Reference : Recognising the usual orientation of one's own face : the role of asymmetrically loca...
Scientific journals : Article
Social & behavioral sciences, psychology : Theoretical & cognitive psychology
http://hdl.handle.net/2268/2991
Recognising the usual orientation of one's own face : the role of asymmetrically located details
English
Brédart, Serge mailto [Université de Liège - ULiège > Département des sciences cognitives > Psychologie cognitive >]
2003
Perception
Pion Ltd
32
7
805-811
Yes (verified by ORBi)
International
0301-0066
London
[en] face recognition ; self
[en] Our ability to recognise the usual horizontal orientation Of Our own face (mirror orientation) as compared with another very familiar face (normal orientation) was examined in experiment 1. Participants did not use the same kind of information in determining the orientation of their own face as in determining the orientation of the other familiar face. The proportion of participants who reported having based their judgment on the location of an asymmetric feature (eg a mole) was higher when determining the orientation of their own face than when determining that of the other familiar face. In experiment 2, participants were presented with pairs of manipulated images of their own face and of another familiar face showing conflicting asymmetric features and configural information. Each pair consisted of one picture showing asymmetric features of a given face in a mirror-reversed position, while the facial configuration was left unchanged; and one picture in which the location of the asymmetric features was left unchanged, while the facial configuration was mirror-reversed. As expected from the hypothesis that asymmetric local features are more frequently used for the judgment of one's own face, participants chose the picture showing mirror-reversed asymmetric features when determining the usual orientation of their own face significantly more often than they chose the picture showing normally oriented asymmetric features when determining the orientation of the other face. These results are explained in terms of competing forward and mirror-reversed representations of one's own face.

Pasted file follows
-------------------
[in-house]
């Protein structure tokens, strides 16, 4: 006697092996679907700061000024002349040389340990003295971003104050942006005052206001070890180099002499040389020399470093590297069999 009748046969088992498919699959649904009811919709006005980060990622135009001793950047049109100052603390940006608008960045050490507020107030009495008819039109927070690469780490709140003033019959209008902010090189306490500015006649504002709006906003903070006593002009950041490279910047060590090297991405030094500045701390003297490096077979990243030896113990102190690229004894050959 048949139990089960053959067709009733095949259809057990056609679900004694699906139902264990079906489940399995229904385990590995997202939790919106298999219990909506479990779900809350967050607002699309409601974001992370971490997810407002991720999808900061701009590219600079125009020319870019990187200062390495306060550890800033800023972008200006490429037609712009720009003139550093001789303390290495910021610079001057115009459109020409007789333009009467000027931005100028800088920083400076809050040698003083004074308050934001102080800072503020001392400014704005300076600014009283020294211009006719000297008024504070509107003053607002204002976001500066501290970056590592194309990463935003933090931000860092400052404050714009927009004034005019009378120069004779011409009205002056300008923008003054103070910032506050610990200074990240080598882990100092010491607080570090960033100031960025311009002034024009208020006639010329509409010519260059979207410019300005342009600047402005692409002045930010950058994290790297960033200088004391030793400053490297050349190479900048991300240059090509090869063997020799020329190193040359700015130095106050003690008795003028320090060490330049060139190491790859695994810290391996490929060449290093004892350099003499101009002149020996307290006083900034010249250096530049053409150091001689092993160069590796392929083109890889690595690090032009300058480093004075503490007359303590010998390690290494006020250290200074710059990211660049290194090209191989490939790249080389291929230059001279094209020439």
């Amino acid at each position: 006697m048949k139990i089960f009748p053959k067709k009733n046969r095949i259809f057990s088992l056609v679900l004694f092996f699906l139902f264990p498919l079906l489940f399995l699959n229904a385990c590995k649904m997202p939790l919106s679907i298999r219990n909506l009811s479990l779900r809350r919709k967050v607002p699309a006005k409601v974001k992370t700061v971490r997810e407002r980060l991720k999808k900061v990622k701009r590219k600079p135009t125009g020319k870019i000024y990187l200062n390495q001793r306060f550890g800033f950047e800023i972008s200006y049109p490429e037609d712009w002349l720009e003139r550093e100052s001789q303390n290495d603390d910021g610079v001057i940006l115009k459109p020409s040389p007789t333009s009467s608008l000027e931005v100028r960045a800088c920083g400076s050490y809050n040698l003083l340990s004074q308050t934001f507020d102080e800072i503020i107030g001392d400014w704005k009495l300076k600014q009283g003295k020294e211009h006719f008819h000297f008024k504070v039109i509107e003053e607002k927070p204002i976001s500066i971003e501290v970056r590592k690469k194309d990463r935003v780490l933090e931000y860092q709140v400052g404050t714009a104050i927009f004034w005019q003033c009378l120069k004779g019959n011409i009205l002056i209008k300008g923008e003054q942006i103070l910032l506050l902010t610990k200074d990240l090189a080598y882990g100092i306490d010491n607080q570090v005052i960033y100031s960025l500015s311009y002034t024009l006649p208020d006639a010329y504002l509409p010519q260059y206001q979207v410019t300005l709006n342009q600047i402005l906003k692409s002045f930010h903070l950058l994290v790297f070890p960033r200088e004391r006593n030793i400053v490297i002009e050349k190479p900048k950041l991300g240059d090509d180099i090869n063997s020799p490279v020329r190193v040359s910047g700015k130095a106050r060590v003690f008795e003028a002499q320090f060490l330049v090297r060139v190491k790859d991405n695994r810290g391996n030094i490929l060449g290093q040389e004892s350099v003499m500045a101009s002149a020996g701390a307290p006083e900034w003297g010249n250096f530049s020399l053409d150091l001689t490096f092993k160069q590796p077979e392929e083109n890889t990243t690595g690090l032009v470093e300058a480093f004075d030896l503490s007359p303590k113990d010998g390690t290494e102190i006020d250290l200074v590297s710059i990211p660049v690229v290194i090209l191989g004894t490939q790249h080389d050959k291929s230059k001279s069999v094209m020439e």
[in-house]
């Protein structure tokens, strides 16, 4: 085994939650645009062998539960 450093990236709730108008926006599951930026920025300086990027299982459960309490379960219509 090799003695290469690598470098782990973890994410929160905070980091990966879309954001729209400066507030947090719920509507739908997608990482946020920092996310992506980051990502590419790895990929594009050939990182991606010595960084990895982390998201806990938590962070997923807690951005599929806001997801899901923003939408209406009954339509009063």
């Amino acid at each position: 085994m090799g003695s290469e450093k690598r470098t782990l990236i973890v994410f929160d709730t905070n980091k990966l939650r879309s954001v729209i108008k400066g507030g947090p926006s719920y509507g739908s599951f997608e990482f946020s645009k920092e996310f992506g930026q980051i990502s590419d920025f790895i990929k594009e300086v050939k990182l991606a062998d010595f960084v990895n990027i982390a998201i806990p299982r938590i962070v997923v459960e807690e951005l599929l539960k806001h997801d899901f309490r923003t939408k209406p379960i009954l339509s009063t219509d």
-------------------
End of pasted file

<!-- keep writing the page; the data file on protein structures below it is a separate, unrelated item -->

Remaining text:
Centre de Neurosciences Cognitives et Comportementales
http://hdl.handle.net/2268/2991
10.1068/p3354

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